Isolation and exile are not options here. Saddam is a bigger threat to Iraqis alive and exiled, rather than dead. Alive, he empowers the section of the insurgency that wants to bring Iraq back under the bloody, strongarm rule of a secular Saddam or an Islamist Taliban. Even with moral considerations, the execution must be allowed to take place. Short-term costs resulting from his "martyrdom" - assuming people really consider him a man of faith - are outweighed by the long-term costs of letting him live.

There is nowhere Saddam can be placed where he will not continue to cause problems. Exile or life-imprisonment may seem severe to us, but it won't mean diddly squat to the people most concerned with the outcome of the trial: Iraqis. Exile for Saddam would mean that the U.S. is willing to keep Saddam fed, clothed and alive until he dies a natural death - that's not what Iraqis want to see.

There may be short-term violence related to Saddam's execution, but the potential long-term benefits of exceuting Saddam outweigh those short-term costs. Technically, anything the U.S. does in Iraq can be seen as "inciting" the insurgency; we're the occupiers. But then, executing Saddam confirms our claim that the U.S. wasn't lying when it said that it was coming in to liberate the Iraqis and kill Saddam. We need to say that, as loudly as possible, and the execution of Saddam is the only way to make that statement heard.

The biggest problem with Saddam is that he is a heavily destabilizing element in an already heavily destabilized country. His continued existence confuses a nation that is trying to determine its own destiny and purpose. Are they supposed to look for whatever strongman can kill, terrorize and torture to keep some semblance of peace? Are they supposed to stay loyal to whatever tyrannical regime moves into power, as long as that regime claims legitmacy from Islam by shouting "Allahu Akbar" after every one of their crimes against the innocent? Or are they supposed to take a definite stand, reject the style of despotic, primitive governance represented by Saddam, and try to create something better?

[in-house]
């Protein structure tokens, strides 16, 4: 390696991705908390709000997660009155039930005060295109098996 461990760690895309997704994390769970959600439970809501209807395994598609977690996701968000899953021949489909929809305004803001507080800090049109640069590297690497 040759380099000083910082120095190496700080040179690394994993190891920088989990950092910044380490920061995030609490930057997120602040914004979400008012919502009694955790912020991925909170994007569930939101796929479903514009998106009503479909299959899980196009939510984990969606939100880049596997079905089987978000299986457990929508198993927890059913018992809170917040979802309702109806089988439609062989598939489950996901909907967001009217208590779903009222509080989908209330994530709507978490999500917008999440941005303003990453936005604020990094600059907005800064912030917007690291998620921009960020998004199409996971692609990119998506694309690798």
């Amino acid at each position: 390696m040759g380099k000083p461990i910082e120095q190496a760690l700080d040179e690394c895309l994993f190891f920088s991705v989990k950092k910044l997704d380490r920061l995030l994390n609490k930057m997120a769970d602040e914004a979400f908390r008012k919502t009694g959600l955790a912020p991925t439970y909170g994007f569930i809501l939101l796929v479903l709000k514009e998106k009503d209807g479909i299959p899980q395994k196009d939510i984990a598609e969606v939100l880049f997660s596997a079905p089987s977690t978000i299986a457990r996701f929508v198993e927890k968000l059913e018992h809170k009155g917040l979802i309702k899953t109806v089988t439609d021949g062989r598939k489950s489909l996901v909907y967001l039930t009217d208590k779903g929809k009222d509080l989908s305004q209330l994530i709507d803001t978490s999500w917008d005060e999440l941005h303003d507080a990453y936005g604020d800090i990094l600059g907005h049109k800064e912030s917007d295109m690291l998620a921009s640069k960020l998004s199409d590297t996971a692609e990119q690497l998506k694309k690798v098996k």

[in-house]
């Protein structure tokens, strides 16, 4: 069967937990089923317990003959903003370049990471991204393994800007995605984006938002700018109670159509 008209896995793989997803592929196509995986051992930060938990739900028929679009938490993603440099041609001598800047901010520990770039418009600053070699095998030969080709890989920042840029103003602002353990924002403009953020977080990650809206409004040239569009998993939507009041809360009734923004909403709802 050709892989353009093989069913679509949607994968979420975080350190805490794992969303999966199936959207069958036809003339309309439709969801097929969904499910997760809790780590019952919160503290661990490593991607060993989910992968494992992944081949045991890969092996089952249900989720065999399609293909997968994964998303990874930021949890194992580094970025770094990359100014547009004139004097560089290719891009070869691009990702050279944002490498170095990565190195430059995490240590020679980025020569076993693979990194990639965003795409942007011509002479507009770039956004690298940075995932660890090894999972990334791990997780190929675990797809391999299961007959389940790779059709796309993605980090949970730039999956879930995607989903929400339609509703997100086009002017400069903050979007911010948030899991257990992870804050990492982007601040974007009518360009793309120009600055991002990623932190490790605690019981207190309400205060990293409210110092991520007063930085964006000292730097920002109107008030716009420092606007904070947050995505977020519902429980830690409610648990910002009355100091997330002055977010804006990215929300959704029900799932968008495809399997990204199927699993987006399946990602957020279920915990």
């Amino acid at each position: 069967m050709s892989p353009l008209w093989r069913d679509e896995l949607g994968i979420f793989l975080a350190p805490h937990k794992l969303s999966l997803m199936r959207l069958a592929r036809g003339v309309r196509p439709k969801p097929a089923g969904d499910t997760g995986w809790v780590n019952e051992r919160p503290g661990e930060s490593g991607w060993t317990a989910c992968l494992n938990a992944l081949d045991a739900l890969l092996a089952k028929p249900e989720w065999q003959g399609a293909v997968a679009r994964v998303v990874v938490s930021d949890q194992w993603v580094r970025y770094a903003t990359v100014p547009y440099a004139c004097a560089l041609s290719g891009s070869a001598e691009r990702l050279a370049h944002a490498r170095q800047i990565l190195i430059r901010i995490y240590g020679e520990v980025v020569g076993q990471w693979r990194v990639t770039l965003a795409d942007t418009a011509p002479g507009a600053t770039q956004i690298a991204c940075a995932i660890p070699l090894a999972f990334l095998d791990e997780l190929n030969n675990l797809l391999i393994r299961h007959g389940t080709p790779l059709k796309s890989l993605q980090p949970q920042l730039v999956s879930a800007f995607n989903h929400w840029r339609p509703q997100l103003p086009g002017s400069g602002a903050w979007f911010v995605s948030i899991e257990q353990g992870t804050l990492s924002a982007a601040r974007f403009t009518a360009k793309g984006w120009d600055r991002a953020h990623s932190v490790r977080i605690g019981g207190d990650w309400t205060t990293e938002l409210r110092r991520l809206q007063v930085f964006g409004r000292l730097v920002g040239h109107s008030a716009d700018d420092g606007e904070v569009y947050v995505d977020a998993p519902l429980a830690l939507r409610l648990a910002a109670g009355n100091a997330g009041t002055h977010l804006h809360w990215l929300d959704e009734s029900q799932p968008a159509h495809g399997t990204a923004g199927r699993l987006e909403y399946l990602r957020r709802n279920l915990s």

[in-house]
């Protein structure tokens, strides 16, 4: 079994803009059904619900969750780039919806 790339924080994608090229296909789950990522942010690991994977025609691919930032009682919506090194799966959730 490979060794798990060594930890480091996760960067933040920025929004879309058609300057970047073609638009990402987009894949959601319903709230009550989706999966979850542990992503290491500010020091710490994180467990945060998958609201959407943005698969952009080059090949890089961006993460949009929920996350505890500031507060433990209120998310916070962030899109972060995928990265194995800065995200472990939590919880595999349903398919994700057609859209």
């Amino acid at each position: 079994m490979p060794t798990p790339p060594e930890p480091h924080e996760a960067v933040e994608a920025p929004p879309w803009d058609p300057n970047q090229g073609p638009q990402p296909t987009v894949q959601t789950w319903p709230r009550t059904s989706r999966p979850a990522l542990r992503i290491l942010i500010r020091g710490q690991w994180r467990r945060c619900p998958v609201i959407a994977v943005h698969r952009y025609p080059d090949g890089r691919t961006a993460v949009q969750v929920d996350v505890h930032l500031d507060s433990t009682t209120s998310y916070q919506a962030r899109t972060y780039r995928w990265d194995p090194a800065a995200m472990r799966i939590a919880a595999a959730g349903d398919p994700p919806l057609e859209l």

This will be an unusual event for the US. If Hitler hadn't blown his brains out in the bunker, would he have gone on trial? Would the world have been content merely to see him locked away? Milosevic spent his final days in a cell, true, but Serbia for all its troubles is remarkably more stable and democratic than Iraq.

As a Christian, I would like to think of a way to keep Saddam alive while still taking the best steps to bring peace of Iraq. I can't find any. Alive, he is Saddam Hussein: the rightful leader of the Iraqi people, an Arab leader imprisoned by the West and put on trial by Their puppets, continuing to inspire the attacks that lead to innocent Iraqi deaths. Executed, he's a martyr for a select group that never really had any problem with his brutal regime in the first place, i.e. fervent Baath party members and loyal forces. Dead, he ceases to be a danger to the millions of Iraqis he has terrorized for so long. Even for a Christian, the choice is difficult, but clear.

There will be no massive uprising to avenge Saddam; there would be chaos if we were to let him escape the justice that Iraqis have chosen for him. We cannot afford to let him live. That's all there is to it.